Tiny Revolutions №21: The Lonely City
Hi, I’m Sara, and this is Tiny Revolutions, a newsletter with personal writing and links about about the practice of staying mentally healthy. I’d love to hear from you, so reply anytime and let me know what you think!
It’s been a few weeks since I returned from Minnesota to LA, and therefore from living with people to living alone again.
I was ready to come home. Not because I was unhappy being at my sister’s house, but because I missed my life. I missed my apartment and my things and my friends and my city. My place, psychically.
I always think of myself as having a mutable personality. I’ve probably just read too many astrology columns (hi, I’m a Virgo), but I’m usually more attuned to accommodating others and ensuring harmony in whatever group dynamic I’m part of than in setting my own agenda. It’s one of the reasons I live alone—because while I thrive off connections with other people, I know somewhere deep in my gut that if I’m always with them, I’ll just go with the flow at the expense of my own needs and desires.
I feel more like myself when I am alone than at any other time. It’s the only time I can be sure I’m not performing for someone else. I need the solitude to remember what matters to me, because without it, I get caught in someone else’s current like a leaf on the wind. But that doesn’t mean I’m not lonely. I’m lonely a lot, and especially right now. I miss coffee shops and coworking spaces and dating and dinners with friends. The comforts of other creatures, and even the sorrows.
I’ve been reading Olivia Laing’s excellent book, The Lonely City, and it’s really striking a chord. I love the book’s premise, which is that despite the stigma attached to it, loneliness is a highly populated place (we're in the midst of a well-documented loneliness epidemic) that’s well worth exploring. In her words, loneliness “cuts right to the heart of what we value and what we need.”
In her essay about Edward Hopper, painter of the loneliness classic Nighthawks, Laing identifies loneliness as a private burden, yet a communal condition, putting a fine point on its inherent paradox and citing the sad reality of how in the presence of someone else’s extreme loneliness, our empathy is often extinguished. We react as though loneliness is contagious and are repulsed, which only makes the sufferer’s loneliness more entrenched.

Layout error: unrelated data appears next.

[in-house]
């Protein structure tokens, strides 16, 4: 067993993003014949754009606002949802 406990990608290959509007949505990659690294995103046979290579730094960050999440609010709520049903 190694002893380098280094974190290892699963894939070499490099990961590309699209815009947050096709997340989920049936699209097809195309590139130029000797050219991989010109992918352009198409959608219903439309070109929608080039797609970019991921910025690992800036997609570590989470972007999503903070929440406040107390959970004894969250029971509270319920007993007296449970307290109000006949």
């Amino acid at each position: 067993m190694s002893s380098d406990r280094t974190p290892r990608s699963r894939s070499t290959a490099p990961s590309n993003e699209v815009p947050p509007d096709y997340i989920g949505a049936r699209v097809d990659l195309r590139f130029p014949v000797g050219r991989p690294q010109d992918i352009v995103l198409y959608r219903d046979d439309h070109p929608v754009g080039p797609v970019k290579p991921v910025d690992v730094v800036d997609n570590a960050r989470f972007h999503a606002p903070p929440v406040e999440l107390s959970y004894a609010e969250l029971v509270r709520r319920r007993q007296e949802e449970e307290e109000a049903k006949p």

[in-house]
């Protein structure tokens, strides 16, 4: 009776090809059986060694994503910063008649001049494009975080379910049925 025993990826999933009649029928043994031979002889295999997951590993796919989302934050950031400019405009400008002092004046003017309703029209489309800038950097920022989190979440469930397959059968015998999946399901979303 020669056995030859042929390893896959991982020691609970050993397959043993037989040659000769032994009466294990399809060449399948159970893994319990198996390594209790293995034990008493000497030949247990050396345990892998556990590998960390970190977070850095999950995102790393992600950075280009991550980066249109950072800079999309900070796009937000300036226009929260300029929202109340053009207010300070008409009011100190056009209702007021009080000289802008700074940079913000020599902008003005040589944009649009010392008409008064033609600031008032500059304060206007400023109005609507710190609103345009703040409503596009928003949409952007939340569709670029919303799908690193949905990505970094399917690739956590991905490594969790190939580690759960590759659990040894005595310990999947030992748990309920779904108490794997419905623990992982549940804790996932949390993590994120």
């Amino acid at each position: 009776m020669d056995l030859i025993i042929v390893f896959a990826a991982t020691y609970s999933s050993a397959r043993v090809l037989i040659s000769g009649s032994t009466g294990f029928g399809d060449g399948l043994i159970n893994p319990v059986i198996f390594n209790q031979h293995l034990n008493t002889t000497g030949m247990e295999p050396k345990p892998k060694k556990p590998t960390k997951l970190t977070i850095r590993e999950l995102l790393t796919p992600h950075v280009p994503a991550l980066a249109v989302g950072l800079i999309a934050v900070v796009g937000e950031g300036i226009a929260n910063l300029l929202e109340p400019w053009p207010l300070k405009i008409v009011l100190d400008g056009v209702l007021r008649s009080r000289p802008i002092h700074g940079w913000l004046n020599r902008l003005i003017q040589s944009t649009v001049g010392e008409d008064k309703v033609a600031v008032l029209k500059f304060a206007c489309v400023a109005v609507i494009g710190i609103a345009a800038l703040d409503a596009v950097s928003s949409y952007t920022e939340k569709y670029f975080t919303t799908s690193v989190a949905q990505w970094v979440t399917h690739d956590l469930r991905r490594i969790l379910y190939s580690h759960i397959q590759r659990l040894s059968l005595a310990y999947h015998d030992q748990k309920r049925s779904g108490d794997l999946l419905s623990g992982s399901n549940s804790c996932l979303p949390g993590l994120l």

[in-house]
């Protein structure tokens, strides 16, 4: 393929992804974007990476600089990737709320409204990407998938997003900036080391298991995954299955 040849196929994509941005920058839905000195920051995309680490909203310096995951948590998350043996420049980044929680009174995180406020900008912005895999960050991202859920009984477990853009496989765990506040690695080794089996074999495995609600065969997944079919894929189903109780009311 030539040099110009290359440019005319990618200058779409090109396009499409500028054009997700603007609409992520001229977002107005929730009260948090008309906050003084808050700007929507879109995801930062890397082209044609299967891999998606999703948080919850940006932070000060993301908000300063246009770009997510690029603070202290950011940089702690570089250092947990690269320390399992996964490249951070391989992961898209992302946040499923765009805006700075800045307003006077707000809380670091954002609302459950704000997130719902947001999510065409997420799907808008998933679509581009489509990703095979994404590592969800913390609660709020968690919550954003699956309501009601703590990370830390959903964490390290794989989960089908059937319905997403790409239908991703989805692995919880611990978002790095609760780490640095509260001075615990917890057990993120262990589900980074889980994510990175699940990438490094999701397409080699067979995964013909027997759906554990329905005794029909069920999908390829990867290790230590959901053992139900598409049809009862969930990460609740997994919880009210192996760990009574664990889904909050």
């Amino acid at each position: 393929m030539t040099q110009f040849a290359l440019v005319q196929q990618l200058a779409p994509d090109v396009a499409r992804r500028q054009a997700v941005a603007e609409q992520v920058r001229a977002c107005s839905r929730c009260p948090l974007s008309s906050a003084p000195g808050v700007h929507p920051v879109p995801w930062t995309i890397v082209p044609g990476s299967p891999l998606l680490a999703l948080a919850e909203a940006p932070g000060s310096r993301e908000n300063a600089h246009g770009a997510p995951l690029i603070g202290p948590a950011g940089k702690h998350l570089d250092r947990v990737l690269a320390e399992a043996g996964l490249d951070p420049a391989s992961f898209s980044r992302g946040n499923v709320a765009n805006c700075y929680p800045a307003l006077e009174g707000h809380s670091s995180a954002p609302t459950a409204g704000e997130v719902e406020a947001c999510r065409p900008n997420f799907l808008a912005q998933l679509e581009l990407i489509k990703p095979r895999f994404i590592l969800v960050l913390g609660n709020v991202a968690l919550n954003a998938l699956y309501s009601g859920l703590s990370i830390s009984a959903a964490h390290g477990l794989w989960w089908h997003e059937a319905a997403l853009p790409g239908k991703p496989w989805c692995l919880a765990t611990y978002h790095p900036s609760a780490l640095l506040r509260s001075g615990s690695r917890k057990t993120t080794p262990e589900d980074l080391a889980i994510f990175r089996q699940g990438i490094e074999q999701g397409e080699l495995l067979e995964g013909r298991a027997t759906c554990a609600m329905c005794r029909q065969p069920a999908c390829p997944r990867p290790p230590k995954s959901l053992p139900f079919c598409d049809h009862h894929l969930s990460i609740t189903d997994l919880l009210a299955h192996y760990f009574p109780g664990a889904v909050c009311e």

I’ve found this in my own writing—both my unwillingness to write about being lonely and, when I have written something, my reluctance to share it. I have been afraid that admitting to being lonely will make me seem desperate and alienate others; what’s appealing about a lonely person? There’s a social dynamic and assumption at work that if a person spends a lot of time alone it must be because something is wrong with them. Which is bullshit, because loneliness is something we all understand—just part of the human condition. Otherwise why would Edward Hopper be one of the most famous artists of the 20th century?
As Laing’s book shows, even Hopper himself, the master of lonely city scenes, never admitted to being lonely.
But what if we treat loneliness as something we can work with? Can we acknowledge that you can be lonely but not desperate, not an object to be pitied, sometimes even content in your solitude? Can we all just lean into loneliness and see what comes out of it?
To be clear, I’m not advocating for isolating oneself—not ever, and especially not now. I know the routines I have for connection, both online and off, are the only thing keeping me sane. But I’m wondering if we can stop fighting it and treating it as something to be avoided at all costs. To bring the condition of loneliness into the norm. To be vulnerable, to be open. We’re all here. It’s ok.
Here are some things I found interesting this week:
“There is a sense that this quarantine will further cement my singleness. Social distancing makes forming meaningful connections feel almost impossible.”
Oh, I feel you there, sister. Here’s an excellent feature from The New York Times with portraits and testimonials from people who are riding out the quarantine alone.
Speaking of loneliness classics, here’s a song about leaning the fuck into loneliness. Thom Yorke knows.
Dilruba Ahmed, who I’d never heard of until I came across this poem, knows.
Are you lonely? Can it be OK?
p.s. Thanks for reading. Tell a friend about this newsletter! Or share it somewhere. Let’s think about this shit together.